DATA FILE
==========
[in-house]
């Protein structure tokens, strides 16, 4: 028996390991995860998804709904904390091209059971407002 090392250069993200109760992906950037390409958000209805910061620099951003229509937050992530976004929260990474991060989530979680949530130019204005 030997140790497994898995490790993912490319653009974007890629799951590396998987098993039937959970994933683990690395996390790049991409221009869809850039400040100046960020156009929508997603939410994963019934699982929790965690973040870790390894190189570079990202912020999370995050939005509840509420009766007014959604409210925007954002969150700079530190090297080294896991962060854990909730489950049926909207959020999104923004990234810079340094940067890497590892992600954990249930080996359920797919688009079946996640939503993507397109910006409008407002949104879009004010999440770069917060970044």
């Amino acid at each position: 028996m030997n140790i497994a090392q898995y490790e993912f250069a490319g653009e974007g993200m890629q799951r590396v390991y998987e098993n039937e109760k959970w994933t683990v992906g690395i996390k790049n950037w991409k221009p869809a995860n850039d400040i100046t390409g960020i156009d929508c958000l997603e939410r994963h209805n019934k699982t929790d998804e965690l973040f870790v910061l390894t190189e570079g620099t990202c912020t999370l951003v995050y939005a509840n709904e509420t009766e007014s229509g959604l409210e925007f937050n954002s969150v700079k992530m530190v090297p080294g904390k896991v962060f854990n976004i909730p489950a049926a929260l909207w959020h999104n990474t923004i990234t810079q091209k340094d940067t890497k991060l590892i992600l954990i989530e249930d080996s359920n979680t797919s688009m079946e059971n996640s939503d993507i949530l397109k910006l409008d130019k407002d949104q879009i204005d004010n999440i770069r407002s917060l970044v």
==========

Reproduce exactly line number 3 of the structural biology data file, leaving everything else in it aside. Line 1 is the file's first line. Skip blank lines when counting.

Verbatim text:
């Amino acid at each position: 028996m030997n140790i497994a090392q898995y490790e993912f250069a490319g653009e974007g993200m890629q799951r590396v390991y998987e098993n039937e109760k959970w994933t683990v992906g690395i996390k790049n950037w991409k221009p869809a995860n850039d400040i100046t390409g960020i156009d929508c958000l997603e939410r994963h209805n019934k699982t929790d998804e965690l973040f870790v910061l390894t190189e570079g620099t990202c912020t999370l951003v995050y939005a509840n709904e509420t009766e007014s229509g959604l409210e925007f937050n954002s969150v700079k992530m530190v090297p080294g904390k896991v962060f854990n976004i909730p489950a049926a929260l909207w959020h999104n990474t923004i990234t810079q091209k340094d940067t890497k991060l590892i992600l954990i989530e249930d080996s359920n979680t797919s688009m079946e059971n996640s939503d993507i949530l397109k910006l409008d130019k407002d949104q879009i204005d004010n999440i770069r407002s917060l970044v």